BSS to Django GUI I made - how can I provide online BSS components for lowcode?

So the default mapping from BSS exported folder structure onto Django’s structure is pretty standard. If you create a subfolder of pages, that folder will be considered the Django application folder (A Django project is a directory of apps), and your template.html will be placed in DjangoRoot/app_name/templates/template.html. If on the other hand your template resides in BSS export root, then the template will sit inside DjangoRoot/templates/template.html. And so on…

But these smart defaults are overridable as you can see.

BootstrapStudioToDjango GitHub Repo

Here is the Export Mapping tab:

**Here is the Getting Started tab: **

I would like to not have to manually do boilerplate things such as create a new accounts application for a basic Django login feature. So what I want to do is create a custom component in BSS that tells the exporter what it needs to generate.

I was wondering how I can get my components to show up under the “Online” section of BSS so that others can see them, and then click their help link to download BSStoDjango.

BSStoDjango is pretty far along but I wouldn’t try it out quite yet. I have to figure out how to handle internal Django view url’s and map them from .html links on the BSS side.

1 Like
1 Like

This tool is about 1-2 weeks away from public release, but you can try it out now. There’s another user here that has been beta testing it for me.

For Windows users, I recommend the “GitHub clone repo, point BSS at dev_bss_to_django.exe” method over the “whole thing in 1 EXE” which is posted in the releases section. The latter method takes 5 seconds to load because when you convert a PyQt5 app to an EXE using auto-py-to-exe that is what happens. But the first method of calling dev_bss_to_django.exe (which simply does an os.system(“python {sys.argv[1]}”), so that the executable’s size is only 6KB, loads almost instantly. Pure python programs running on the user’s installation of Python, work like that, i.e. they’re not built but “interpreted.” So they start up immediately which is nice for debugging stuff and not having to wait for a build to finish.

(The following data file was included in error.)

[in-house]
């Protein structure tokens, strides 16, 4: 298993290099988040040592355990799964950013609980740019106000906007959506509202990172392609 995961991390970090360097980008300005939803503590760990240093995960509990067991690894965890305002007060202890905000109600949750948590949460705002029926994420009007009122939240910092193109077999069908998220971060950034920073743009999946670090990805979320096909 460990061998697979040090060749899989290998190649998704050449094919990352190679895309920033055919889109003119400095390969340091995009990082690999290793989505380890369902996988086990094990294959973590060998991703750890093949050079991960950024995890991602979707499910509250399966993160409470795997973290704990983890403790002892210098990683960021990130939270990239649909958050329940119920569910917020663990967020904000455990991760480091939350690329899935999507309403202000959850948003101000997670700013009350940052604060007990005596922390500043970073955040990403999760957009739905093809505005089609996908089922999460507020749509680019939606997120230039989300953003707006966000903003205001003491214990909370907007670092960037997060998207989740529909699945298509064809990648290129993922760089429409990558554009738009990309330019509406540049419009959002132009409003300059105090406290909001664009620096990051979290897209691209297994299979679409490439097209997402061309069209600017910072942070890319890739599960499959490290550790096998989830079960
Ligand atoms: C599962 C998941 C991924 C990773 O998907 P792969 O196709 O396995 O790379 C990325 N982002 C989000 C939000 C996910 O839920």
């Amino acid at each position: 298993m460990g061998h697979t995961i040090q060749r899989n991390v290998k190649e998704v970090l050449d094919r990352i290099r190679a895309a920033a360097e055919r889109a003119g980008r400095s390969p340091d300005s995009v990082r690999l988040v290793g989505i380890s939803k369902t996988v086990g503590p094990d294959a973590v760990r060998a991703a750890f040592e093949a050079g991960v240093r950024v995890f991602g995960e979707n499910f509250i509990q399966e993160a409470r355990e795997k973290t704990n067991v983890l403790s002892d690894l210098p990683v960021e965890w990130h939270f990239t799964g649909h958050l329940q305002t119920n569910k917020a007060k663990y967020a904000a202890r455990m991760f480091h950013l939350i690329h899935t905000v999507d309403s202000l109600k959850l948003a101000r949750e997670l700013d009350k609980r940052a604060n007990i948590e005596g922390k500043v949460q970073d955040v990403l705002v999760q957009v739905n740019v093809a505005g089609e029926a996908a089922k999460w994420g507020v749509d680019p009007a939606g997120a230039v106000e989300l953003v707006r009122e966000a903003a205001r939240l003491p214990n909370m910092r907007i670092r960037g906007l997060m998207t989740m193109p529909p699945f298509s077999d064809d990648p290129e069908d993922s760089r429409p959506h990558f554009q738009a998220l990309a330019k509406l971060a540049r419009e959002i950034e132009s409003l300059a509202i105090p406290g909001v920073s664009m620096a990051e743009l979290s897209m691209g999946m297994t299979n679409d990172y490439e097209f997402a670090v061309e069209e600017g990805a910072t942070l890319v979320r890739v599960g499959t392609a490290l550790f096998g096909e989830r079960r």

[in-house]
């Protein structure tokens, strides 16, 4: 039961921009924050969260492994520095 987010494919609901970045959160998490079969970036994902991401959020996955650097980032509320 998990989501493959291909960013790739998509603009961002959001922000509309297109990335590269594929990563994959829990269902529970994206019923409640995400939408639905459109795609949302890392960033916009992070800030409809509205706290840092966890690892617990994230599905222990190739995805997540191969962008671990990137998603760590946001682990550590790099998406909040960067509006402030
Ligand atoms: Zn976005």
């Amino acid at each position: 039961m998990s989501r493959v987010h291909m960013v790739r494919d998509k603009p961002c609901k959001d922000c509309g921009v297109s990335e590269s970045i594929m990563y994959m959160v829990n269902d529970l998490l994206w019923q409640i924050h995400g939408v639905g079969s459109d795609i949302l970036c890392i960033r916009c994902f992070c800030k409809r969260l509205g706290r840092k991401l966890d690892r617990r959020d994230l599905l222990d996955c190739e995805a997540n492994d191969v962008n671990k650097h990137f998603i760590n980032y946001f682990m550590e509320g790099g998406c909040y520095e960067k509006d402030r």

Here is a video showing a site I’ve made with the above export tool, BSS, Django (and Neo4j).

Note. I didn’t make the embedded editor. That’s by varkor on github. But I am going to modify it some with BSS controls so that it’s mobile friendly.

BSS is a great tool. It allows me to position and set most of my visual properties with ease. There’s still a great deal of JS / Python coding in this approach, but I think this “dev setup” I’m using could be considered LowCode.

By the way, don’t use the release. Use dev_bss_to_django.exe. Which will open up python on the script main. It’s about 10x faster than the release EXE load time. Since you are using Django, you probably have Python installed, so this shouldn’t be a problem.